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India: Analyst says pharmaceutical firms must make drugs affordable to be competitive - following High Court ruling against Bayer

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Article
20 August 2009

Big Pharma must mend its ways to succeed in India

Author: Pillman, DNA [India]

Close on the heels of the Intellectual Property Appellate Board halting Novartis' Glivec patent application...on account of its high prices, the Delhi High Court has dealt a body blow to German drug maker Bayer's ambitions to monopolise the Indian market with its kidney cancer drug Nexavar...There is every possibility that multinational companies will not hurry into launching new products in India and blame it on an ambiguous patenting system...The better and more reasonable option could be to introduce products in India at an Indian pricing. That way, the vast population here can afford drugs and multinational companies can make volume-based profits rather than value-based profits. [also refers to Cipla]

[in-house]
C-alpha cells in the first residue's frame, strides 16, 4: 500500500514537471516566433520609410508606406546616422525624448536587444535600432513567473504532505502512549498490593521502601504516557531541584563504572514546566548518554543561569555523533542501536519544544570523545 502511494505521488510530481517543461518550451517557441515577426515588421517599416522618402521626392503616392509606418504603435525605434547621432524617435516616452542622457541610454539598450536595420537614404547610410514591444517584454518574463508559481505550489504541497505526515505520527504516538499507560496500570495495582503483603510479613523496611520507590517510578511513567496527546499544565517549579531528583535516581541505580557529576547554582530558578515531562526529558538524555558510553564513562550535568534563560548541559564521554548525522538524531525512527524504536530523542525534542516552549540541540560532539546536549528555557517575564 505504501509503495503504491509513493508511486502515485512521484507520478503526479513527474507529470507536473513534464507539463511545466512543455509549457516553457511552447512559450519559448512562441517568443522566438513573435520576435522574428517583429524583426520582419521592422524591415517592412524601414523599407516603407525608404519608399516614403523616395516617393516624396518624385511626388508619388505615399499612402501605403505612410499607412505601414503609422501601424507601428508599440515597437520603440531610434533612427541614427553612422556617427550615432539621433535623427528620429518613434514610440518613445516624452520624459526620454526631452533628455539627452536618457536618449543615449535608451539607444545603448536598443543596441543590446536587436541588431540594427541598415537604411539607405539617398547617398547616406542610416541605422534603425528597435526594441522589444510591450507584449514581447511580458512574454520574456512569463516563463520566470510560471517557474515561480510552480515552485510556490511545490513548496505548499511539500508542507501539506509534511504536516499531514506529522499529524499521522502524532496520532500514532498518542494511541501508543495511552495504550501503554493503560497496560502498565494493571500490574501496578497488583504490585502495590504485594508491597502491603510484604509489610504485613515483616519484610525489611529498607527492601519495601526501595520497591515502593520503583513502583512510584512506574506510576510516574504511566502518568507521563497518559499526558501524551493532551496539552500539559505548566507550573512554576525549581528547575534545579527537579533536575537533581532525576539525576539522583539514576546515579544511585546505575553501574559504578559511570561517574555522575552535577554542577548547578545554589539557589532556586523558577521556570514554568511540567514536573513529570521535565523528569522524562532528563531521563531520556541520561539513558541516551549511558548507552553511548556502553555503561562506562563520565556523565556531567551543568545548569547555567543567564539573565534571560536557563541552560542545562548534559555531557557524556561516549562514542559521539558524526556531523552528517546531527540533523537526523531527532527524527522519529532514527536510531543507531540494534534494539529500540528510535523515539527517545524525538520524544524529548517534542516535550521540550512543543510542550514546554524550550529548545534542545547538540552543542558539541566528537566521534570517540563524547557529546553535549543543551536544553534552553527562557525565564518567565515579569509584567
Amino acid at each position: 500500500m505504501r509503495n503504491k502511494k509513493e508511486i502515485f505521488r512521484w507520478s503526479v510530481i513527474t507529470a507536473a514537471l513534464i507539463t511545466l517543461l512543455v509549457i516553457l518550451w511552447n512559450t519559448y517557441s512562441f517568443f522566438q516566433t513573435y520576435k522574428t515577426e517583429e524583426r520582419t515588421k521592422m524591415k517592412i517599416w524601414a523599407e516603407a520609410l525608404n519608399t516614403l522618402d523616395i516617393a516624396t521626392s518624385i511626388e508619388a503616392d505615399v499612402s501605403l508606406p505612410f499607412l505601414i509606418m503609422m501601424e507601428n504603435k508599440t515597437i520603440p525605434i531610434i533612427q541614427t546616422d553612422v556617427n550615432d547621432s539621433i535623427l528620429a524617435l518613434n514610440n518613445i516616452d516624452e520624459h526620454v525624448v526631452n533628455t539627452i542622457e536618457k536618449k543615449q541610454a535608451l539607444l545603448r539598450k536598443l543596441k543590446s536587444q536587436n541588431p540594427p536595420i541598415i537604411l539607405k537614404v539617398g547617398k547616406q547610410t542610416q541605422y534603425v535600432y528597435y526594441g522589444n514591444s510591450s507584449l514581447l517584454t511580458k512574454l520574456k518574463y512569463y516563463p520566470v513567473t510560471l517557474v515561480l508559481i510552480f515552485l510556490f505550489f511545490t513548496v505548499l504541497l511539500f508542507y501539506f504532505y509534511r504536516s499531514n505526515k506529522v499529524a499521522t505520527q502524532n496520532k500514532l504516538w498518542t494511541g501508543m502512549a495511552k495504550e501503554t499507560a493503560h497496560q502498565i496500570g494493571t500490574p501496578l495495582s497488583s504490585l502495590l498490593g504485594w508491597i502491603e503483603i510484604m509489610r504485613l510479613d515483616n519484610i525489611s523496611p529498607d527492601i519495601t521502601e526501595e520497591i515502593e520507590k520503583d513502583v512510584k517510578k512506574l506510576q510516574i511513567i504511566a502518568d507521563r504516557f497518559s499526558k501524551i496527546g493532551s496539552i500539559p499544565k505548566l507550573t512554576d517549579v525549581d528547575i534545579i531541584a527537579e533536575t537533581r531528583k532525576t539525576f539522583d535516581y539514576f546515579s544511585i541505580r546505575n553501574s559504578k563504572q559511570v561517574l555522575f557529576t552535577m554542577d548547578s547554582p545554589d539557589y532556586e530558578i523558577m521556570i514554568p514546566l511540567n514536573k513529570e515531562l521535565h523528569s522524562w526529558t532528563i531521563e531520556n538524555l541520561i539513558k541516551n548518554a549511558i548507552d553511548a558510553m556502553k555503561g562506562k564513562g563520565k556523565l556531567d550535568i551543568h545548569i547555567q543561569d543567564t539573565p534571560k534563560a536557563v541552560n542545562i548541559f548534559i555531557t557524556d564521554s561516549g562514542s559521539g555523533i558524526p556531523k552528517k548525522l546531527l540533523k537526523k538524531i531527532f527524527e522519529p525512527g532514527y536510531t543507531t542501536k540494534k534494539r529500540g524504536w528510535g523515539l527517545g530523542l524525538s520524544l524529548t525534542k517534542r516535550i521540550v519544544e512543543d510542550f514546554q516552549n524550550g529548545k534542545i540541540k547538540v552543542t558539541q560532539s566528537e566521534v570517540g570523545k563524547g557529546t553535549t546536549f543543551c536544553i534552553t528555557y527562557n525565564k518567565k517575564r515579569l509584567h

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Article
18 August 2009

Bayer Corporation vs. Union of India [Delhi High Court Judgment]

Author: High Court of Delhi

Bayer states that Cipla’s generic version of Sorafanib, which, it is contended, is sold under the brand name “Soranib” would amount to a “spurious drug”. If Bayer’s contention were to prevail, every generic drug would ipso facto amount to a “spurious drug”, since they are deemed substitutes of originator (patented) drugs. Such interpretation is facially untenable and contrary to the intent of the Drugs Act...the present litigation was what may be characterized as a speculative foray; an attempt to “tweak” public policies through court mandated regimes. The petitioner, doubtless is possessed of vast resources and can engage in such pursuits. Yet, often, these attempts...achieve short term goals of keeping out competitors, through interim orders. That short term objective has been achieved, and the petitioner has successfully stalled an independent examination of Cipla’s application. Even though the writ petition cannot succeed, it would be a travesty of justice if the court does not direct realization of realistic costs, in this case.

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